Molecular Imaging - Nuclear Medicine

Molecular Imaging

Molecular imaging uses small amounts of radiotracers to help diagnose a variety of diseases using painless non-invasive imaging. These radiotracers have numerous benefits including visualizing the cause of problems in specific organs and location of cancer and infection in the body. Keep reading for more information on the various forms of molecular imaging offered at Marin Health.

Positron Emission Tomography (PET)

PET is a noninvasive form of imaging which has a significant impact on the diagnosis and management of many diseases.

The most common use is a single scan of your whole body to detect, localize, stage, and monitor cancer, both before, during, and after treatment. PET can also differentiate benign from malignant conditions. The PET radiotracer finds the cancer cells in your body and can localize even tiny deposits of cancer. It can reveal where the cancer is hiding and whether or not you are responding to your treatment.

Marin Health is also in the unique position to offer Axumin® PET scans. Axumin is a special radiotracer with only limited regional availability, which is designed to specifically detect recurrence of prostate cancer after patients have been treated.

At Marin Health our doctors also utilize PET for the evaluation of neurologic diseases such as dementia, memory loss, and seizures.

MarinHealth PET/CT services are offered at a dedicated facility in San Rafael, in the same building as MarinHealth Urgent Care | A UCSF Health Clinic. In keeping with our commitment to providing the community with access to the best and most advanced technologies, scans are performed using the state-of-the-art Siemens Biograph PET/CT. The advantages of this leading-edge scanner include enhanced patient comfort, shorter scan times, and outstanding image quality.

General Molecular Imaging

Small amounts of radiotracers are designed to interact with specific organs or in some cases specific types of cancer. Real time imaging is then performed of the area of interest in your body. This allows doctors to determine the cause of organ dysfunction or the location of tumor and infection in your body.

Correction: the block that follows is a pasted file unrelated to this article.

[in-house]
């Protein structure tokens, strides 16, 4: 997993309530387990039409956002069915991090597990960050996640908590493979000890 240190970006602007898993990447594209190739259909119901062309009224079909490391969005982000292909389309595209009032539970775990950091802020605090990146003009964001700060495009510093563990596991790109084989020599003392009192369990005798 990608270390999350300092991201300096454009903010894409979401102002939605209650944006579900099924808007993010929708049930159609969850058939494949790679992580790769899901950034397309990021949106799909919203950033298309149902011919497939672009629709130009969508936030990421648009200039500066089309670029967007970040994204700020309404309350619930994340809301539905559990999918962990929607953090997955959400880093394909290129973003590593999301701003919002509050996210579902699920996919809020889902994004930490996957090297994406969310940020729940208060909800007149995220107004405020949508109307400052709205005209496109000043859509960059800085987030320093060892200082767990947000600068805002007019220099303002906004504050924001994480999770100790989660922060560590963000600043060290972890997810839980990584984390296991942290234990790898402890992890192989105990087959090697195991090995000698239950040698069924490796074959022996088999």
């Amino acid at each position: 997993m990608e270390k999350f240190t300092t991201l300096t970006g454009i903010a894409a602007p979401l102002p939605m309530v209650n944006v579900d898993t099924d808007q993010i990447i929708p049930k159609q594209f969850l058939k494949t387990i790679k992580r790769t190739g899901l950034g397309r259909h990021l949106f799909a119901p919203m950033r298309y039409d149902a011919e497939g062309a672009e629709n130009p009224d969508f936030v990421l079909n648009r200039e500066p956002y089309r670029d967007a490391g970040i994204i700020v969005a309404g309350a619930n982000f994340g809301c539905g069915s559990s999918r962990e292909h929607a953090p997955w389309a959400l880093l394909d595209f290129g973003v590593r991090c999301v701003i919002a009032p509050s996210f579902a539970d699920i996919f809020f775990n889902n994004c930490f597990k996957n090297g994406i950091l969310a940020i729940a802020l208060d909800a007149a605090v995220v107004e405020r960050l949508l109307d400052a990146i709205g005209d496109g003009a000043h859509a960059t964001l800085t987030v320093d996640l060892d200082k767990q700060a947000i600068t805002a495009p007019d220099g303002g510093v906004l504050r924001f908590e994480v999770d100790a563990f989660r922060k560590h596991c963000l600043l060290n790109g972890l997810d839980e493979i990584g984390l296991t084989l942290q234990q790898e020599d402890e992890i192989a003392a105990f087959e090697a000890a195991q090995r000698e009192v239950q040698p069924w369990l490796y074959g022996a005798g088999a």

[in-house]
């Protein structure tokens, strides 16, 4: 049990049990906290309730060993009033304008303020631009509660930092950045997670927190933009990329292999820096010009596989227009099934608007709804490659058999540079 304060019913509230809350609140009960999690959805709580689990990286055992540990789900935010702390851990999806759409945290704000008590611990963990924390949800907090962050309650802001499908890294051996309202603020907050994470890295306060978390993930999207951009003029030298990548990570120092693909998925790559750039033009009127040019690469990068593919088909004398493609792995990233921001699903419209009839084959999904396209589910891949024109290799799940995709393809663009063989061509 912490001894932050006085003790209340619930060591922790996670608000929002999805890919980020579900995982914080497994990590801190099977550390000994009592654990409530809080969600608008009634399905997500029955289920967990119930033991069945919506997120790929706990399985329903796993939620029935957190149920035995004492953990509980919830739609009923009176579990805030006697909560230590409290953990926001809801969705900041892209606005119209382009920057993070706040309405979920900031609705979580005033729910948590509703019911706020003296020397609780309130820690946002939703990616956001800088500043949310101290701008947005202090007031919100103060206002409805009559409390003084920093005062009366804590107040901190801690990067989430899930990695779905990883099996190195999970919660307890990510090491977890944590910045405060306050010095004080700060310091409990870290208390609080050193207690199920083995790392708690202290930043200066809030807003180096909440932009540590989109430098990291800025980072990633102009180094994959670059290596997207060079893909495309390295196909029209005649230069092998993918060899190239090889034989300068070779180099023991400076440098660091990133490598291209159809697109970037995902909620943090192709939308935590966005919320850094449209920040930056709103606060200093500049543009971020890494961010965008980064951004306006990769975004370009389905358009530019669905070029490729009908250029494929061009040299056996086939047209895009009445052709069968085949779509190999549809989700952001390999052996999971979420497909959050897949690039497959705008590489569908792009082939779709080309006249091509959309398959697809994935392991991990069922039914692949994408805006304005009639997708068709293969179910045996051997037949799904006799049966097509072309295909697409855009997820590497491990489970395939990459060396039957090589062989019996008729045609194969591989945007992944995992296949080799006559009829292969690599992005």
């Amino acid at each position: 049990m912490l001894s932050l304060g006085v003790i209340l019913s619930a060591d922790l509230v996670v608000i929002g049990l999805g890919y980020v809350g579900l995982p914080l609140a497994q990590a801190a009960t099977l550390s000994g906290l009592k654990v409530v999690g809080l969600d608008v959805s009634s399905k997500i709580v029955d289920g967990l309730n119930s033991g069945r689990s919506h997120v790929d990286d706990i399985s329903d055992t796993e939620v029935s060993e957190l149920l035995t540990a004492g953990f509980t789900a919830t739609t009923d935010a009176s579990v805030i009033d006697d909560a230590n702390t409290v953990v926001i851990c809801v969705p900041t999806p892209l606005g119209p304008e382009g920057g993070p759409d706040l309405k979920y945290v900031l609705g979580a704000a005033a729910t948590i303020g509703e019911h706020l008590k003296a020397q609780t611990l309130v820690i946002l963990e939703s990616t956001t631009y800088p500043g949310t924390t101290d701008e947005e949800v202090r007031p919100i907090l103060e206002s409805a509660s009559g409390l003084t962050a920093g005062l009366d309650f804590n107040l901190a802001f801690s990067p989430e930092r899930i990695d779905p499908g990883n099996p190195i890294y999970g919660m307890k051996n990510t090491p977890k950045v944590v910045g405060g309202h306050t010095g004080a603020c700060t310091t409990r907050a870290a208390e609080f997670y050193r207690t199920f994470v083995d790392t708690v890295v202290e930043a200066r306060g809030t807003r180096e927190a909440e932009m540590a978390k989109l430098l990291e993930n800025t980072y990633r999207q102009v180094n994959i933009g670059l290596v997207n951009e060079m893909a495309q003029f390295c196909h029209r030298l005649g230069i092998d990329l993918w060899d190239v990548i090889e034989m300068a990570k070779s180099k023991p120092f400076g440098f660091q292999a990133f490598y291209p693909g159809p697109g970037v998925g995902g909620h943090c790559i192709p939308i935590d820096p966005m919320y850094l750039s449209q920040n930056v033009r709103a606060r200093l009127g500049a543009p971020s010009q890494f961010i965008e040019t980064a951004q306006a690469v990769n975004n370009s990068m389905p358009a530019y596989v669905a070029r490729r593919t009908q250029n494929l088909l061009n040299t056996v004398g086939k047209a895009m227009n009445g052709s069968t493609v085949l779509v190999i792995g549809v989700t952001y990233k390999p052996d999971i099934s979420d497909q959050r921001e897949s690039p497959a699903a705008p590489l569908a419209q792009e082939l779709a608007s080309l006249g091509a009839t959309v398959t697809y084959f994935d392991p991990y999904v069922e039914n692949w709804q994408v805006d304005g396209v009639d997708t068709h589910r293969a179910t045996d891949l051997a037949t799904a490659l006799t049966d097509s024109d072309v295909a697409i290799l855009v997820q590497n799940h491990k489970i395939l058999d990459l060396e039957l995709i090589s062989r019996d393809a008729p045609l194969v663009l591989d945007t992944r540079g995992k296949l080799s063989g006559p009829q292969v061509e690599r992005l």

The organs which are typically examined using molecular imaging include the thyroid gland, lungs, stomach, liver, gall bladder and bile ducts, intestine, kidneys/ureter/bladder, spleen, and bones.

Molecular imaging can localize sites of infection in the body, as well as examine joint replacements for evidence of infection or loosening of the implanted hardware.

For cancer patients, in addition to PET imaging, specific other forms of radiotracers can be used for the evaluation and detection of a variety of cancers including thyroid and parathyroid cancer, bone tumors, metastatic cancer to the bones, neuroendocrine tumors, as well as localization of lymph nodes prior to surgery for breast cancer and melanoma.

Cardiac Molecular Imaging

Cardiac molecular imaging involves the injection of a "radiotracer", which circulates into the heart. The PET scan detects the radioactive emissions from the radiotracer and uses those emissions to create detailed 3D images in real time. These images allow nuclear medicine physicians to evaluate the health and function of a patient’s heart.

Through the use of cardiac molecular imaging, experts can evaluate:

  • Viability: The health and function of the cells in the heart. This test, known as Cardiac PET viability, is used to check for the presence of disease in the heart walls or blood vessels and to determine whether the heart has suffered damage from a previous heart attack.
  • Perfusion: The amount of blood flow into the heart. This is studied through a test known as Cardiac SPECT perfusion. This test requires comparing two images, one of the heart at rest and the other of the heart under stress. The stress image can be created by having the patient walk or jog on a treadmill or by giving the patient a drug that challenges the heart.

Molecular Therapeutics

We offer targeted molecular therapeutic treatments including Ra-223 Xofigo for metastatic prostate cancer as well as Y-90 microsphere therapy performed in conjunction with Interventional Radiology for treatment of primary and metastatic tumors in the liver.